To remove entries from the log window, first click them, then either click the - button, or press the Delete key. In either case a dialog box will ask you to confirm your choice.
Let's say a disaster happens: you look for a file or folder on your Mac, and it's gone. No problem! Since you've been diligently running backups, you have a copy. (We'll discuss how to recover files from synchronizations below.)
For backup scripts, there are several ways to replace the missing items. The most obvious is to simply copy them in the Finder: unlike some backup programs, Personal Backup stores files in their Mac OS X-native file format. However, this plan only works if you know which files are missing or out of date, and where they are. Often if one file is missing, several are, and it's very easy to miss important files when you copy them one by one from various locations in the Finder.
A faster and more-thorough method is to use Personal Backup's Restore function, which you access by first clicking the script that created the files you wish to restore, then by either choosing Script > Restore or clicking the Restorebutton at the bottom-right corner of Personal Backup's main window.
You'll see a window that shows a list of past scripts in the left column, and the files affected in the main section. The most-recent run is at the top, and is selected by default. However, you can choose any of the script's past runs by clicking it: the main section's contents will change to reflect files affected during that run.
At first you'll only see the script's top level, in this case the folder labeled My backup script: click the disclosure triangle at its left to reveal all the sources that are part of this script; click again to display its contents.
If you're looking for a specific file, you can keep browsing in this manner, or you can type part of the file's name in the box labeled Search Files at the bottom of the window: only files whose names contain that text will remain in the window above. To return to the full list of files, click the X button in the search box.
To restore items from a previous backup, simply click the desired item and either click the Restore to… button in the window's lower-right corner, or hold Control while clicking the folder and select Restore to…. (The other option in the contextual menu, Reveal in Finder, will display that item on the script's destination volume-that is, the volume from which you'll retrieve the backup copy.) In the example below, we're restoring the contents of the entire backup.
After indicating where you want Personal Backup to put the restored files, you'll see a progress bar that shows how long the process will take.
If you choose the top-level folder (i.e., the name of the script), your files will be placed at the location you chose in a folder labeled with the date and time of the backup from which you restored, in the format Year/Month/Day Hour-Minute-Second. For example, "09/10/29 12-41-50" means that Personal Backup restored files from a backup made on the 29th of October, 2009, at 12:41:50.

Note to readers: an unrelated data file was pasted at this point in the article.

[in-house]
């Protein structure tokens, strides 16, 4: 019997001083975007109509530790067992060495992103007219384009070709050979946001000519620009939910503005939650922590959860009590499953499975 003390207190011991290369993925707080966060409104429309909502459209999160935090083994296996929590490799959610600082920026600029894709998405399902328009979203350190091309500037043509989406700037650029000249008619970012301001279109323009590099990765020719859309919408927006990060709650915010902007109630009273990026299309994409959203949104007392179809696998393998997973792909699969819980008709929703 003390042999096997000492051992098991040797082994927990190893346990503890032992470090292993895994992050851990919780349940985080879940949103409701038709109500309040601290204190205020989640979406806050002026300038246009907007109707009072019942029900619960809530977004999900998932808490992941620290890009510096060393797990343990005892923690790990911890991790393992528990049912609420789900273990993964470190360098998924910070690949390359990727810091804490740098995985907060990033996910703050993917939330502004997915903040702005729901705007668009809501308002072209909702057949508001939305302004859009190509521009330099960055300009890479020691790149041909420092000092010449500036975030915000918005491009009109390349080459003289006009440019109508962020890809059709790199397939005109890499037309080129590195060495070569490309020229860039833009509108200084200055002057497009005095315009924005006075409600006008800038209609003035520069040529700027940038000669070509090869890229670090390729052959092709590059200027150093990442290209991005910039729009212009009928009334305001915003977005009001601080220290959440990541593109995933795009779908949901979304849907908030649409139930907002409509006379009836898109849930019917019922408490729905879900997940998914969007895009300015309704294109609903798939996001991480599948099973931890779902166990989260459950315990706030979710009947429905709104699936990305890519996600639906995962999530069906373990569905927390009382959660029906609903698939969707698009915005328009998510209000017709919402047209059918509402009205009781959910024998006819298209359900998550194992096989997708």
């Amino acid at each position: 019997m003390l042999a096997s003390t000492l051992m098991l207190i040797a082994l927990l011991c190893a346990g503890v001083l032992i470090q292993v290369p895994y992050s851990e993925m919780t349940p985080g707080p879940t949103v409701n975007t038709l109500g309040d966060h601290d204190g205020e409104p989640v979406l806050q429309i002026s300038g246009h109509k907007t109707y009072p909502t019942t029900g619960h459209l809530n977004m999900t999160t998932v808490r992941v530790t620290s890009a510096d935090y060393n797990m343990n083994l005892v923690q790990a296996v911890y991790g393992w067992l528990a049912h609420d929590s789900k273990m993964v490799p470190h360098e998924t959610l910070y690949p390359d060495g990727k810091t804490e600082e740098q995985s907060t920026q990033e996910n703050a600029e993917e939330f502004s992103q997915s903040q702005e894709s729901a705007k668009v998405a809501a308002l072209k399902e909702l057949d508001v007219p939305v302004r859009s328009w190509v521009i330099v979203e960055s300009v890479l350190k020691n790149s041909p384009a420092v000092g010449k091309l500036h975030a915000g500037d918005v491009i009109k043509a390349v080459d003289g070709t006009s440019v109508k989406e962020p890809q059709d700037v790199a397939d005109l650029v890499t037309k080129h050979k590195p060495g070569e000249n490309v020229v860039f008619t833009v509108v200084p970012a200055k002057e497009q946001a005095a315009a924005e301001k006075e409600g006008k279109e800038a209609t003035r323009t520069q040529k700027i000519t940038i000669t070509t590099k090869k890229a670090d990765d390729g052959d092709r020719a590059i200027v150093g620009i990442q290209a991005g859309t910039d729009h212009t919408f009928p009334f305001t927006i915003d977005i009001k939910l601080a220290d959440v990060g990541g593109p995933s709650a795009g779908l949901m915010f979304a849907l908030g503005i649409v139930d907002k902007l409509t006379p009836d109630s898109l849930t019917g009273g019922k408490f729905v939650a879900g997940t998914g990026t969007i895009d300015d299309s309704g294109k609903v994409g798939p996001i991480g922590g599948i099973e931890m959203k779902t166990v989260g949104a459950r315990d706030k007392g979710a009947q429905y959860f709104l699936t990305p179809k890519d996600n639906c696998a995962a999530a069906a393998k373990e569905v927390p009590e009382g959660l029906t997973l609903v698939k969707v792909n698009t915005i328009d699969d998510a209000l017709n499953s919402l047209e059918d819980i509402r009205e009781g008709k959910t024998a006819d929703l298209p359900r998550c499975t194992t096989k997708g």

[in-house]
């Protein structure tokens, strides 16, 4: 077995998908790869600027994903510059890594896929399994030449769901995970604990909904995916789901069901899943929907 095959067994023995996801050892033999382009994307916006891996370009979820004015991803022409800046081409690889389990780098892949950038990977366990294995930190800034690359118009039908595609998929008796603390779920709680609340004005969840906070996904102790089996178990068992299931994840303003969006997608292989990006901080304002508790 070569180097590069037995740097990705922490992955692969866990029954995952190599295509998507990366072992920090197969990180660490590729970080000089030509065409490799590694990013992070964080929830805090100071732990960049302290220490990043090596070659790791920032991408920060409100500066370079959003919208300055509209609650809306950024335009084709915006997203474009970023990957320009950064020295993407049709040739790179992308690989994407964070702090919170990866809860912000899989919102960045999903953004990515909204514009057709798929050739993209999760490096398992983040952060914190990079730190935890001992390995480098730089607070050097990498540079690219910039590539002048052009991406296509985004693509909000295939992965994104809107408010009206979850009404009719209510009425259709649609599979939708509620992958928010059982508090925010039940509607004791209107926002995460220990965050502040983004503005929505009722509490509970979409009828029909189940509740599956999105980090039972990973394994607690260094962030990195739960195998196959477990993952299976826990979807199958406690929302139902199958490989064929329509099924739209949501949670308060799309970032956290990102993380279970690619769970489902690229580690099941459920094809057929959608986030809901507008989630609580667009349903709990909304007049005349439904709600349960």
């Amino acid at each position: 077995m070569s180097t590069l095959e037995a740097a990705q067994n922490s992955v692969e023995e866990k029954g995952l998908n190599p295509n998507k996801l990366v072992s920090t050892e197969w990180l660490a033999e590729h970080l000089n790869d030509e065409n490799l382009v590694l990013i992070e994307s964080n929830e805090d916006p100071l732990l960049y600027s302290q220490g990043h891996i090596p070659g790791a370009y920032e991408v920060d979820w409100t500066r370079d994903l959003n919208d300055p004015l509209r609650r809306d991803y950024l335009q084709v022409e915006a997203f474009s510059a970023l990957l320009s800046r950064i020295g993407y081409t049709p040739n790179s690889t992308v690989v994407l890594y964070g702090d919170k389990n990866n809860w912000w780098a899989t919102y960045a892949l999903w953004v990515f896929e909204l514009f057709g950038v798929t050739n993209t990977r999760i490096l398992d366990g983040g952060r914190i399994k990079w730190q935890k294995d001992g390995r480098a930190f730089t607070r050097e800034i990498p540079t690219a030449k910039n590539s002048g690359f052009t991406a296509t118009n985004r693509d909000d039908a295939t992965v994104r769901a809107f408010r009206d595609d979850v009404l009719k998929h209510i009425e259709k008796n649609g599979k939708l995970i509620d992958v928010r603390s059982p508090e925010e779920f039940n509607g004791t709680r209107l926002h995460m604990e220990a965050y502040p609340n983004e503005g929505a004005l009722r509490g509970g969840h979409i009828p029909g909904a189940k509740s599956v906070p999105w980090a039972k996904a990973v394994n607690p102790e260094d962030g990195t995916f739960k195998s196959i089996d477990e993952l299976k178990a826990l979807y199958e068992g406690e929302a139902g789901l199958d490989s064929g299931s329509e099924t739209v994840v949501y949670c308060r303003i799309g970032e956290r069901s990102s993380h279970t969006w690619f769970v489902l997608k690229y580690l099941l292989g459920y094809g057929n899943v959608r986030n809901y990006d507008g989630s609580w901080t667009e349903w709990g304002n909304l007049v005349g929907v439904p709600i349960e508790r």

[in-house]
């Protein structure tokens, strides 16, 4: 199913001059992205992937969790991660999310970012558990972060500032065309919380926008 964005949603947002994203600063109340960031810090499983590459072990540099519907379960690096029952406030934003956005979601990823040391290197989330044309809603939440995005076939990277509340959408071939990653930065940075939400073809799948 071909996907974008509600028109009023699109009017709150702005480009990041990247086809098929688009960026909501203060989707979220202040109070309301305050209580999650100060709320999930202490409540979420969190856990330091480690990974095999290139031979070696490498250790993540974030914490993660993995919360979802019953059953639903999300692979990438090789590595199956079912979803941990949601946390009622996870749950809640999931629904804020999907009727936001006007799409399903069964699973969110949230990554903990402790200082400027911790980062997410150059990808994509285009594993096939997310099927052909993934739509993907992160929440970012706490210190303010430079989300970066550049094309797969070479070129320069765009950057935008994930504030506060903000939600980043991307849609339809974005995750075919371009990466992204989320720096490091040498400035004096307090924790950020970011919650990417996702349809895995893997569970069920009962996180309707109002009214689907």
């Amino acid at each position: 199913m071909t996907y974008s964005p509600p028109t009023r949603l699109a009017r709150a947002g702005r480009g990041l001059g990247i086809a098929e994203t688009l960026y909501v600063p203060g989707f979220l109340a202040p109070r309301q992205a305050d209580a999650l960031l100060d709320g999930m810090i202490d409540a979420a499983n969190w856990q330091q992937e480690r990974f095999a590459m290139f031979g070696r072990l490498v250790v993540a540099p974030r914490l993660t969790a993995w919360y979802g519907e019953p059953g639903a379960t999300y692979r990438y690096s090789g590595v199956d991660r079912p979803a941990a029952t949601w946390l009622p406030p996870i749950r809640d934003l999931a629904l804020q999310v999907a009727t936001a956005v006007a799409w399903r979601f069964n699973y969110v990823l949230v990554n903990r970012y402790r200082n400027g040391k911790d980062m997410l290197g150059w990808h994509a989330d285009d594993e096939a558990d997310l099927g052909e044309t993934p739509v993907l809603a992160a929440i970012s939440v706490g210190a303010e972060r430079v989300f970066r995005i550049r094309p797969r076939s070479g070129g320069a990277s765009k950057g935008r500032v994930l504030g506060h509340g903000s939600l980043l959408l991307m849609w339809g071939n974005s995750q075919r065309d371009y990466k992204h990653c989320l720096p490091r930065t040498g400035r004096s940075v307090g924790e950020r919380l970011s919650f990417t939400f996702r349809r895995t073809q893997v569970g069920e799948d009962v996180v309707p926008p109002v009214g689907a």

To restore files from backups made to optical discs, you may need one or all of the discs you used for your backup. If you chose to copy all files each time you ran your backups, as you learned how to do in the "Optical Discs" section ofSources and Destinations for Scripts, each disc or set of discs will contain all of your files. However, if you chose to copy only changed files, you may need all your backup discs to restore files. You will need to insert the last disc when running a restoration, at which point Personal Backup will examine the information contained on this disc, regarding which files were backed up and where, then ask you to insert the disc or discs needed to perform the restoration.
Note: if you have deleted a script, you can still restore items from its backup folder. To do this, choose File > Restore from Backup, then select the top-level folder containing the backup you wish to restore. Since Personal Backup writes an invisible file containing backup information at this location, you will then see a restoration interface, such as that shown earlier. You can proceed with the restoration as explained above.
To leave Restore mode, click the Edit Mode button at the bottom-right corner of Personal Backup's main window.
The Restore function isn't available for synchronization scripts; if you need to recover files that were deleted on your source but exist still on your destination, you should do so manually, by copying them from the destination back to the source.
Bootable backup scripts don't offer the Restore function, as their purpose is to create a precise copy ("clone") of a computer volume. To restore a bootable backup, run a new bootable backup in the other direction: choose your destination as the source, and the source as destination.